A revised estimate from WHO on Ebola cases at 20,000 by end of November has also upped the fatality rate from 50 to 70%.
Owing to numerous reports of symptomatic persons evading diagnosis and treatment and also laboratory diagnoses that have not been included in national databases, it said the numbers could be much higher.
Transmission has to be little more than halved to achieve control of the epidemic and eventual elimination of the virus.
In a detailed report published in New England Journal of Medicine, the WHO Ebola response team says that the current epidemiologic outlook is bleak in all three West African nations. It has projected 5740 cases in Guinea, 9890 in Liberia, and 5000 in Sierra Leone.
"Forward projections suggest that unless control measures — including improvements in contact tracing, adequate case isolation, increased capacity for clinical management, safe burials, greater community engagement, and support from international partners — improve quickly, these three countries will soon be reporting thousands of cases and deaths each week."
It goes to note that all is not bleak and the speed of implementation of rigorous control measures determines the epidemic size. In Nigeria, the number of cases has so far been limited, despite the introduction of infection into the large cities of Lagos due to effective control.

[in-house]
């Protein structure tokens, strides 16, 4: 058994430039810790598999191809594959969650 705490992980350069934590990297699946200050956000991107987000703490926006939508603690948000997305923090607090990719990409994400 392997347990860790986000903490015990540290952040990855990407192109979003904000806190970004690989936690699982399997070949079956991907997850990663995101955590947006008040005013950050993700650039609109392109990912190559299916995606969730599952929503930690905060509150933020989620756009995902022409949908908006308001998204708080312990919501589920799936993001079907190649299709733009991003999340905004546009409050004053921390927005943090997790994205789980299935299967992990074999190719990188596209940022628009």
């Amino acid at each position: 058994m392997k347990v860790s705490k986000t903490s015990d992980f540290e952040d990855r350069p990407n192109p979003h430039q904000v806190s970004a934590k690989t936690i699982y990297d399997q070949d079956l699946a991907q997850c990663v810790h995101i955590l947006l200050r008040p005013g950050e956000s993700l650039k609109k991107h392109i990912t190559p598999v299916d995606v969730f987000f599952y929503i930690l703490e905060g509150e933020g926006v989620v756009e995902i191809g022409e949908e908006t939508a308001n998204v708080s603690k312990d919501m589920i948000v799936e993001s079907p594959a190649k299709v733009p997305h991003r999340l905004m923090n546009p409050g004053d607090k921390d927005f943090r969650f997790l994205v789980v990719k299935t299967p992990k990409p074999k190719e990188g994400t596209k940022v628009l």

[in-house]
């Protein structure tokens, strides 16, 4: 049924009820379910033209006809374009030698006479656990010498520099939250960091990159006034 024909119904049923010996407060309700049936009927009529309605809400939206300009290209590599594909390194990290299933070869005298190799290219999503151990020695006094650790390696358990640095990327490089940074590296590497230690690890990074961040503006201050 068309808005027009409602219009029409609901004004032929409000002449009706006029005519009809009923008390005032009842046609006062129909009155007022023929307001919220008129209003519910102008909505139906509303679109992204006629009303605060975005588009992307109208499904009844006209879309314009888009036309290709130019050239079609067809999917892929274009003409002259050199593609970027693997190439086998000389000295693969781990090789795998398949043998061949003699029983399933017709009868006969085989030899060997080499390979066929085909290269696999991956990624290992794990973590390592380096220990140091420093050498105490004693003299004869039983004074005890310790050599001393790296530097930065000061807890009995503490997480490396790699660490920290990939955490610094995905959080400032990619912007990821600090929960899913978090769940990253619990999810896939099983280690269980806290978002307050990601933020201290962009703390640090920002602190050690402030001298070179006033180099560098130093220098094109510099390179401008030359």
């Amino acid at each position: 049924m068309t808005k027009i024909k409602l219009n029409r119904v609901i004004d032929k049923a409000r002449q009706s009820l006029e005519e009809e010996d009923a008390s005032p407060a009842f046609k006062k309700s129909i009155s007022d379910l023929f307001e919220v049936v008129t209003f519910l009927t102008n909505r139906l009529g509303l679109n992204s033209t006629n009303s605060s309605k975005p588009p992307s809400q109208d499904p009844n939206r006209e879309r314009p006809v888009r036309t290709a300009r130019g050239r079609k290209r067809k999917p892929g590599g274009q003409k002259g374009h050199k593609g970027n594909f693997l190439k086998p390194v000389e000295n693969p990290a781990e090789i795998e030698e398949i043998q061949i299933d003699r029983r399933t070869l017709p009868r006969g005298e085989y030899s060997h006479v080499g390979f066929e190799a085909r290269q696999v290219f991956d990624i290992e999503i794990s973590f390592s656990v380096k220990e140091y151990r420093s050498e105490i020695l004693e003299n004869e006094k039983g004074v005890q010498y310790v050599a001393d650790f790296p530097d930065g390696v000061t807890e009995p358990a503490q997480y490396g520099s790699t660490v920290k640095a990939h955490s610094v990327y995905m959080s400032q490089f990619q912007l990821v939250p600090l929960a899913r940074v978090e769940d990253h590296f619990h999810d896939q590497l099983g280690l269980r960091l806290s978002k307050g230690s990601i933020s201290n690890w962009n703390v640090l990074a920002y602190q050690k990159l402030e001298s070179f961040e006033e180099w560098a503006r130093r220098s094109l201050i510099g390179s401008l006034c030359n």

The epidemic is exceptionally large, not principally because of the biologic characteristics of the virus, but rather because of the attributes of the affected populations and because control efforts have been insufficient to halt the spread of infection.
Liberia has reported an unusually high proportion of deaths among patients with suspected (but not probable or confirmed) EVD cases (58% [440 of 754 patients]), as compared with Guinea (13% [4 of 30 patients]) and Sierra Leone (35% [74 of 213 patients]). The implication is that many true EVD case patients in Liberia may have died before receiving a definitive diagnosis.
Ebola has an incubation period of 11 days, and people cannot infect others before they begin to show symptoms. Another important number is what's called doubling time — how long it takes the number of cases to double. This varies greatly from country to country; in Guinea it's just under 16 days, in Liberia it's nearly 23 days and in Sierra Leone it's 30 days.
The report notes that care givers and health care workers have a high risk. More than 300 health care workers have been infected, and half of them have died.
In identifying risk factors, the report has identified age and a number of general symptoms like diarrhea, conjunctivitis, difficulty breathing or swallowing, and hemorrhagic symptoms.